How to fix it

Location intelligence has the potential to entirely transform government agencies and citizens’ experiences. Its benefits are deep and far-reaching and go way beyond a box-ticking exercise to meet internal digital objectives or enable budget cuts. So how can local government really unleash its potential?

Take a citizen-centric approach

Local government organisations will say that of course, their GIS systems are implemented with their citizens and communities at their very heart, with platforms designed to provide faster services and meet the demand for a multichannel approach. The best use of geospatial intelligence goes beyond this, helping to change behaviours, influence outcomes and make life easier for citizens. This can only really work in a truly citizen-centric government, in which the citizen’s experience is tracked from start to finish, and services implemented accordingly.

Internal adoption and education

Until fairly recently, geographic and related data has either been used in silos across an organisation or kept within a GIS department. To be of benefit, it needs to be integrated and adopted across an organisation, moving into the mainstream with departments collaborating, sharing and analysing the data together. Drawing in data from different sets, organisations and departments and identifying how it relates to other data delivers value and insight. This might require training and education programmes for staff within local government to better understand the data and the value it generates. In the private sector, most functions across a business require a degree of data management and analytical skills; in the public sector, the same situation can apply.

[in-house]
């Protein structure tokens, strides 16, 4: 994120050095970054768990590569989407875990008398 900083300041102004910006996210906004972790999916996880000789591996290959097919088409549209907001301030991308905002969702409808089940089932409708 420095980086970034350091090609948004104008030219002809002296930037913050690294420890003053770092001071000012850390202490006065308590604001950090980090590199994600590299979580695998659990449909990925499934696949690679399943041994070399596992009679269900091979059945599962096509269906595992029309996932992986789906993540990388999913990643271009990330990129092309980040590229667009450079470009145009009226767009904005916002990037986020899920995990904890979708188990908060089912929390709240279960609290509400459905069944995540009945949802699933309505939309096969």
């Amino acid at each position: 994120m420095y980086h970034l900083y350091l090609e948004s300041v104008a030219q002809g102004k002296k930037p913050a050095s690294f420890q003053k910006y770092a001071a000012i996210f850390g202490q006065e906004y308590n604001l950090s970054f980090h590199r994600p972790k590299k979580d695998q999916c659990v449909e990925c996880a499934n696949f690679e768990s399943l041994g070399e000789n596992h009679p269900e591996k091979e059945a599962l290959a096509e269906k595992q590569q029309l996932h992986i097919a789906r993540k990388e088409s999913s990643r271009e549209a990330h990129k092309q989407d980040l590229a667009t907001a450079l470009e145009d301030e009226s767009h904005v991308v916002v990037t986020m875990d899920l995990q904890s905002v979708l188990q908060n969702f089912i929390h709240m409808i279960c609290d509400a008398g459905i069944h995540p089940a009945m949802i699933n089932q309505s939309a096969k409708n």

Collaboration across agencies

Partners in public service agencies such as police, fire and health services could and should improve collaboration to enable greater use of location intelligence. Information-sharing within secure boundaries generates consistency and accuracy of data, as well as a joined-up approach.


Some government organisations are using insight drawn from geospatial data to provide greatly improved services, such as ‘Where’s my nearest…?’ digital platforms to identify local schools or healthcare providers or a new mobile platform that enables the organisation to improve its asset management, adopt real-time traffic management and keep a city moving. Local government organisations need to talk about these programmes and platforms, updating citizens and communities whenever and however they get the chance. This will drive take-up, enable a return on investment and help organisations build better reputations.

Location intelligence has the power to become the most transformative type of information generated by an organisation. Understanding it shouldn’t be a privilege reserved for a chosen few: it needs advocates beyond the GIS and IT teams. It needs to be absorbed within an organisation, integrated with other data sets, and its value and insights extracted and shared in a programme understood across all functions. Only then will local government harness its power and citizens truly benefit.

Marc Hobell is director, GIS and location intelligence, at Pitney Bowes (